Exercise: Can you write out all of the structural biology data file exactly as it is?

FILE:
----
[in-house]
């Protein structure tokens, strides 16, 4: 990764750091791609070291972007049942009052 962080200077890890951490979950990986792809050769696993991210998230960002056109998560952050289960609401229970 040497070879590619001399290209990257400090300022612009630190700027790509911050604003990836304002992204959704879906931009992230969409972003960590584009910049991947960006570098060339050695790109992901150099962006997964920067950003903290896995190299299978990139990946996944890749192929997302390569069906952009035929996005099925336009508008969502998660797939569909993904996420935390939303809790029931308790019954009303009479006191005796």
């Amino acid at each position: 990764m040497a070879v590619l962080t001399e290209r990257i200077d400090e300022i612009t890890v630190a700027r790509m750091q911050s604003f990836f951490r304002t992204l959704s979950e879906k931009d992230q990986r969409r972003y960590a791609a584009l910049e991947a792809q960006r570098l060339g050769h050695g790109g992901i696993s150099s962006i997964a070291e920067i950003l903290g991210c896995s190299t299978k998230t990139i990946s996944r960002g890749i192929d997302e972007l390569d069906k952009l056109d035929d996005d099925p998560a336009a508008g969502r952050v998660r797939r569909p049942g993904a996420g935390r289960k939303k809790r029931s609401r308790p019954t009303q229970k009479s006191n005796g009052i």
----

[in-house]
């Protein structure tokens, strides 16, 4: 990764750091791609070291972007049942009052 962080200077890890951490979950990986792809050769696993991210998230960002056109998560952050289960609401229970 040497070879590619001399290209990257400090300022612009630190700027790509911050604003990836304002992204959704879906931009992230969409972003960590584009910049991947960006570098060339050695790109992901150099962006997964920067950003903290896995190299299978990139990946996944890749192929997302390569069906952009035929996005099925336009508008969502998660797939569909993904996420935390939303809790029931308790019954009303009479006191005796």
């Amino acid at each position: 990764m040497a070879v590619l962080t001399e290209r990257i200077d400090e300022i612009t890890v630190a700027r790509m750091q911050s604003f990836f951490r304002t992204l959704s979950e879906k931009d992230q990986r969409r972003y960590a791609a584009l910049e991947a792809q960006r570098l060339g050769h050695g790109g992901i696993s150099s962006i997964a070291e920067i950003l903290g991210c896995s190299t299978k998230t990139i990946s996944r960002g890749i192929d997302e972007l390569d069906k952009l056109d035929d996005d099925p998560a336009a508008g969502r952050v998660r797939r569909p049942g993904a996420g935390r289960k939303k809790r029931s609401r308790p019954t009303q229970k009479s006191n005796g009052i």